A serenity of spirit can never be achieved until we become the master of our own actions and attitudes. To let another person or a situation or a world event or a news idea, or whatever, determine whether you’re going to be gracious or happy or depressed or upset, is to relinquish control over your own life. If ever you have allowed yourself to become disturbed or upset by something that people have said or by what you’ve heard on the news or read in the papers about what news that is going around, then you’ve simply let go of the control of your own life. And this is ultimately all we possess. Because the only true possession, is self possession.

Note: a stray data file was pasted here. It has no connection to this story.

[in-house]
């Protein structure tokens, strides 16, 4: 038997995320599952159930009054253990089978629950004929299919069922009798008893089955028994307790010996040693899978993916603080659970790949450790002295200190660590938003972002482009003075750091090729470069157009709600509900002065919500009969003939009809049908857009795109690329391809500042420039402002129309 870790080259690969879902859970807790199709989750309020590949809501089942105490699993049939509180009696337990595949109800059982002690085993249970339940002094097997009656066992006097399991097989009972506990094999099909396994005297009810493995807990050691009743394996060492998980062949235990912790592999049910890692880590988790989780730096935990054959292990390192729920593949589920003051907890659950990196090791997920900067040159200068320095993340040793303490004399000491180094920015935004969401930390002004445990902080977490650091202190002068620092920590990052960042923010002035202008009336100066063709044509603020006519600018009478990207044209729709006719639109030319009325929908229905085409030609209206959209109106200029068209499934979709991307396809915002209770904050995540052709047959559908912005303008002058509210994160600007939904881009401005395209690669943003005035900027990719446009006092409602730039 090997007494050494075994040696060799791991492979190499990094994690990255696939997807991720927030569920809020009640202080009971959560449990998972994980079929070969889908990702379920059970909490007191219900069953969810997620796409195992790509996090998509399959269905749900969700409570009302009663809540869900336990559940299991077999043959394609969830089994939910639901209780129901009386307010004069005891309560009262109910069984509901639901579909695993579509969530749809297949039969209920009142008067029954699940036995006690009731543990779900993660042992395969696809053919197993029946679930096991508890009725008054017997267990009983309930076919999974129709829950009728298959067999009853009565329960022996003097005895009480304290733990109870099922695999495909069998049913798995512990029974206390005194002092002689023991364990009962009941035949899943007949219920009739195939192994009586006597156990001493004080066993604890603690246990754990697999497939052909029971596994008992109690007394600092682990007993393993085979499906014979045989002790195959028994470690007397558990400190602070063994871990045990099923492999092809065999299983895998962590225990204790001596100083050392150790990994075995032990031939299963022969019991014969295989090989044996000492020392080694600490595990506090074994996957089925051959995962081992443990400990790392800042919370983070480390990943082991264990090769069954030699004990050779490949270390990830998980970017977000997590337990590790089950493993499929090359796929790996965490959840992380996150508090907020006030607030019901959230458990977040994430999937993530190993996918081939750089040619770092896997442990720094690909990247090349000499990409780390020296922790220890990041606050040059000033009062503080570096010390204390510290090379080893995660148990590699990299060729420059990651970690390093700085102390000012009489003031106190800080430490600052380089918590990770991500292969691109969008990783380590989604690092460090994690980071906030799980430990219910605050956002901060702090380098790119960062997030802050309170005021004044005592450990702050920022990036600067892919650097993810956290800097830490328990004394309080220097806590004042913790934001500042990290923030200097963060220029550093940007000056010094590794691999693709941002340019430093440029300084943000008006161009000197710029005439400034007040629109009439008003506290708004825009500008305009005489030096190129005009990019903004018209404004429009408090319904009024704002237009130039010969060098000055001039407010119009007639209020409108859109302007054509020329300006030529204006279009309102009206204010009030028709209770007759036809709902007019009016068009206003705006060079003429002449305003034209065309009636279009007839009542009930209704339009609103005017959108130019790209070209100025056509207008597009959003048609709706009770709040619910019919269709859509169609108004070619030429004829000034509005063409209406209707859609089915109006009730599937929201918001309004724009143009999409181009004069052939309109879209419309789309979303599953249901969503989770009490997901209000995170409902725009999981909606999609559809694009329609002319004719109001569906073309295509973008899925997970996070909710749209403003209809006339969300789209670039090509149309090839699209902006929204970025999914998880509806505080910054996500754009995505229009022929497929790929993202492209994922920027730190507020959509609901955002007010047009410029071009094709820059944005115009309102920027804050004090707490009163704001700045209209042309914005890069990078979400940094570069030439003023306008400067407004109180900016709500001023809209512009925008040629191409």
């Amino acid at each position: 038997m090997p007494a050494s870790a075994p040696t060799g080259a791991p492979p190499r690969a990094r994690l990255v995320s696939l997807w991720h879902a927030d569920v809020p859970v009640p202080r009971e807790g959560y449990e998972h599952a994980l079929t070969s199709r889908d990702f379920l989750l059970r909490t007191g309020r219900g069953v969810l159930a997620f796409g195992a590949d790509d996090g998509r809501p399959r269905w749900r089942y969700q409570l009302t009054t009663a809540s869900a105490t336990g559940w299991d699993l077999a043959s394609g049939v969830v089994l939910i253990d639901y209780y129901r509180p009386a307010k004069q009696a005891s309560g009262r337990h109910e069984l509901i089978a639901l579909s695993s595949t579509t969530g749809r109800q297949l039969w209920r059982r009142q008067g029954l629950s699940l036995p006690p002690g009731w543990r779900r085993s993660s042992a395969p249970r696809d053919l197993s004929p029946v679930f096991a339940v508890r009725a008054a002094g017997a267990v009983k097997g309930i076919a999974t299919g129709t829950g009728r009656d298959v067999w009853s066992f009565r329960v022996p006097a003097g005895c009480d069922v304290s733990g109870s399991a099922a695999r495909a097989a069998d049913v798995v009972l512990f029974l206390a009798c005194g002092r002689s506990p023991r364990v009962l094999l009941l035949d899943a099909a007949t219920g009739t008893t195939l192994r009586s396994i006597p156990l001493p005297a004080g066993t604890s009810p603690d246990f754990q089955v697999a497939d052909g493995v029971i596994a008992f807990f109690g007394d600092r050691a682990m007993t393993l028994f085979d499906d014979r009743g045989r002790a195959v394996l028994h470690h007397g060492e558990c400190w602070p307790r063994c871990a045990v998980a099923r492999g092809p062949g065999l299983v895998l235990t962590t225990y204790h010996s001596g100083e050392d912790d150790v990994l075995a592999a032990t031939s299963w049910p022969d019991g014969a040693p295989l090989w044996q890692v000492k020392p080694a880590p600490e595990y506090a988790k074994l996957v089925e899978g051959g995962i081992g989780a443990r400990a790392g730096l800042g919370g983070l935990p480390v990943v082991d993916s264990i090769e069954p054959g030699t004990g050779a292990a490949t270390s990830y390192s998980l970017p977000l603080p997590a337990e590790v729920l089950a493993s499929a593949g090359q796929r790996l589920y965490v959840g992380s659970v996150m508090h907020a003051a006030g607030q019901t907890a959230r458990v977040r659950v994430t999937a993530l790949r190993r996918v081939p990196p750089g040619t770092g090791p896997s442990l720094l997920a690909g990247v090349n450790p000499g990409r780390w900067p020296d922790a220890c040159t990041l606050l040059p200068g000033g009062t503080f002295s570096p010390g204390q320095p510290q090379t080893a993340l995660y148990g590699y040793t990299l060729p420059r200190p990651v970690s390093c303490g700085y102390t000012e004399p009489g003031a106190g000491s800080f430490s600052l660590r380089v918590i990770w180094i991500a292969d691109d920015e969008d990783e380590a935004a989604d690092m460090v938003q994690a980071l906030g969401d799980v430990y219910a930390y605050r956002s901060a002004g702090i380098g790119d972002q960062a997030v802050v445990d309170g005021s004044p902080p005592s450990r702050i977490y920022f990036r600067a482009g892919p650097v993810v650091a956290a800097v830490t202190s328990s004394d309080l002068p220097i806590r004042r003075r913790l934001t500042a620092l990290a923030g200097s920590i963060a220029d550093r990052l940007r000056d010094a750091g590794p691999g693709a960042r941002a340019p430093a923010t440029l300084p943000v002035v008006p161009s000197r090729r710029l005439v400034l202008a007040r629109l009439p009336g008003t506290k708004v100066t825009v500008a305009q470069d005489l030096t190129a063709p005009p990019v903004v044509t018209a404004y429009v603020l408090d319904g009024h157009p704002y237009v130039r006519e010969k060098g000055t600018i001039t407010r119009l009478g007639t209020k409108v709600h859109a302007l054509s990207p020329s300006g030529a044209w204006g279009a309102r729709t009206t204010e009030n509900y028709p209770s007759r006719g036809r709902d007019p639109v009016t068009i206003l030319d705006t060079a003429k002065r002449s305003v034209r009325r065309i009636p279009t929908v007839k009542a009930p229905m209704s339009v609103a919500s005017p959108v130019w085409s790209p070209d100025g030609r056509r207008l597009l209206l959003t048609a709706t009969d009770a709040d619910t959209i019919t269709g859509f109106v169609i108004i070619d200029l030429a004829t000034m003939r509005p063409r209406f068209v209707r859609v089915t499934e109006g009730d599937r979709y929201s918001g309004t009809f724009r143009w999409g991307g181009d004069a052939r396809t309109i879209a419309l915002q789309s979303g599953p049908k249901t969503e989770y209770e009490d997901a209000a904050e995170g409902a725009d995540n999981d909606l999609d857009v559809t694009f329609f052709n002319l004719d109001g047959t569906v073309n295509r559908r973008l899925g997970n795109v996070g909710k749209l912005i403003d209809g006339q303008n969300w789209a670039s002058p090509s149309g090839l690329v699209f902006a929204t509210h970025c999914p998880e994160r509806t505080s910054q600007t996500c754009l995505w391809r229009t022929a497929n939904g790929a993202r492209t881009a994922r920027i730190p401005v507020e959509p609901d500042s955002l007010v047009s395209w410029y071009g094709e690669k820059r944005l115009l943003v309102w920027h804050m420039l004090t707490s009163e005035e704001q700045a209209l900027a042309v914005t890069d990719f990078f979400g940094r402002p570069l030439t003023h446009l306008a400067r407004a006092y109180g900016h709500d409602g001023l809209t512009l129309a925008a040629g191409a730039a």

This is the essence, I think, of what Jesus is talking about in this segment of Sermon on the Mount. We’ll continue with it a little more next week.
But let’s take a moment now, just be still. And may we realize the full implication of all that we’ve dealt with. We’re talking about consciousness. Centering of ourselves in the realization of our oneness with God. Knowing that we are not unthinking reactors to life, but we are dynamos of thought energy. But the mind is not you, you have your mind and the you that has your mind can control your mind. And you can think the kind of thoughts you want to think. And so right now, we hereby decree that we will think and center our attention about that which is positive. That which is constructive. That which is loving. That which makes for peace. And praise God for this, the truth, that makes us free. So be it.